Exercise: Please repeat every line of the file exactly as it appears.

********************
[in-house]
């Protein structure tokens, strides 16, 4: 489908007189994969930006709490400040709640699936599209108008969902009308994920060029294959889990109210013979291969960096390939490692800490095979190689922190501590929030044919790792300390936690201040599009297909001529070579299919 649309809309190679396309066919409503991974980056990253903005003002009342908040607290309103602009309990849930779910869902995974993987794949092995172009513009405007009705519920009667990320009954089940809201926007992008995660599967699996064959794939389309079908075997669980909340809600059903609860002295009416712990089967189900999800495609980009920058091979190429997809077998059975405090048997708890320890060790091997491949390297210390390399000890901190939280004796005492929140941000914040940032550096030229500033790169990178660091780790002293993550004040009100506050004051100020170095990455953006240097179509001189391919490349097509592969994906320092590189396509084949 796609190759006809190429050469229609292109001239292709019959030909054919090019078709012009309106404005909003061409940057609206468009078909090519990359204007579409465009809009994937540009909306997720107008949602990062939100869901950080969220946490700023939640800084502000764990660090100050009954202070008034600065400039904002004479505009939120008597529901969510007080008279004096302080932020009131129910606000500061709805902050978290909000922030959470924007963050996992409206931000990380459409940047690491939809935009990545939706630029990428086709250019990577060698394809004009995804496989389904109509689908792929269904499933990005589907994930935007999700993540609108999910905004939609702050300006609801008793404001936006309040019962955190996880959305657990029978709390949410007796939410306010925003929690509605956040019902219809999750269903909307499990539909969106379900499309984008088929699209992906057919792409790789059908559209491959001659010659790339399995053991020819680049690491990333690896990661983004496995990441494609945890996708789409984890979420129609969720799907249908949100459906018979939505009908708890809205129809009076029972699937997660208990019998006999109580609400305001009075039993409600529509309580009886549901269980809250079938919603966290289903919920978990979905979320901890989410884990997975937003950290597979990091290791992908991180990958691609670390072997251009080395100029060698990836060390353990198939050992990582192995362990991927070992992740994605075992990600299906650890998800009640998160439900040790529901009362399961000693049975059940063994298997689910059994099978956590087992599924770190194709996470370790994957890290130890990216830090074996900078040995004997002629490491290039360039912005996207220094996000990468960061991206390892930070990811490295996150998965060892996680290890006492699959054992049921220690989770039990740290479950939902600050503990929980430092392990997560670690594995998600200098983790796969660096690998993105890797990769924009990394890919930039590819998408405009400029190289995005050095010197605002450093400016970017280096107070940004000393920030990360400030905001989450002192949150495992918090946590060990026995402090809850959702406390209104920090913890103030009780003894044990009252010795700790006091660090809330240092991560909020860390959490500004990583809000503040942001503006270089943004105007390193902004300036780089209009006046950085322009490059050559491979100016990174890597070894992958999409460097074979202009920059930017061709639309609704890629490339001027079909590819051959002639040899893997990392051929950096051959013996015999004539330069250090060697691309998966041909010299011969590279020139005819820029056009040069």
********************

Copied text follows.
[in-house]
């Protein structure tokens, strides 16, 4: 489908007189994969930006709490400040709640699936599209108008969902009308994920060029294959889990109210013979291969960096390939490692800490095979190689922190501590929030044919790792300390936690201040599009297909001529070579299919 649309809309190679396309066919409503991974980056990253903005003002009342908040607290309103602009309990849930779910869902995974993987794949092995172009513009405007009705519920009667990320009954089940809201926007992008995660599967699996064959794939389309079908075997669980909340809600059903609860002295009416712990089967189900999800495609980009920058091979190429997809077998059975405090048997708890320890060790091997491949390297210390390399000890901190939280004796005492929140941000914040940032550096030229500033790169990178660091780790002293993550004040009100506050004051100020170095990455953006240097179509001189391919490349097509592969994906320092590189396509084949 796609190759006809190429050469229609292109001239292709019959030909054919090019078709012009309106404005909003061409940057609206468009078909090519990359204007579409465009809009994937540009909306997720107008949602990062939100869901950080969220946490700023939640800084502000764990660090100050009954202070008034600065400039904002004479505009939120008597529901969510007080008279004096302080932020009131129910606000500061709805902050978290909000922030959470924007963050996992409206931000990380459409940047690491939809935009990545939706630029990428086709250019990577060698394809004009995804496989389904109509689908792929269904499933990005589907994930935007999700993540609108999910905004939609702050300006609801008793404001936006309040019962955190996880959305657990029978709390949410007796939410306010925003929690509605956040019902219809999750269903909307499990539909969106379900499309984008088929699209992906057919792409790789059908559209491959001659010659790339399995053991020819680049690491990333690896990661983004496995990441494609945890996708789409984890979420129609969720799907249908949100459906018979939505009908708890809205129809009076029972699937997660208990019998006999109580609400305001009075039993409600529509309580009886549901269980809250079938919603966290289903919920978990979905979320901890989410884990997975937003950290597979990091290791992908991180990958691609670390072997251009080395100029060698990836060390353990198939050992990582192995362990991927070992992740994605075992990600299906650890998800009640998160439900040790529901009362399961000693049975059940063994298997689910059994099978956590087992599924770190194709996470370790994957890290130890990216830090074996900078040995004997002629490491290039360039912005996207220094996000990468960061991206390892930070990811490295996150998965060892996680290890006492699959054992049921220690989770039990740290479950939902600050503990929980430092392990997560670690594995998600200098983790796969660096690998993105890797990769924009990394890919930039590819998408405009400029190289995005050095010197605002450093400016970017280096107070940004000393920030990360400030905001989450002192949150495992918090946590060990026995402090809850959702406390209104920090913890103030009780003894044990009252010795700790006091660090809330240092991560909020860390959490500004990583809000503040942001503006270089943004105007390193902004300036780089209009006046950085322009490059050559491979100016990174890597070894992958999409460097074979202009920059930017061709639309609704890629490339001027079909590819051959002639040899893997990392051929950096051959013996015999004539330069250090060697691309998966041909010299011969590279020139005819820029056009040069």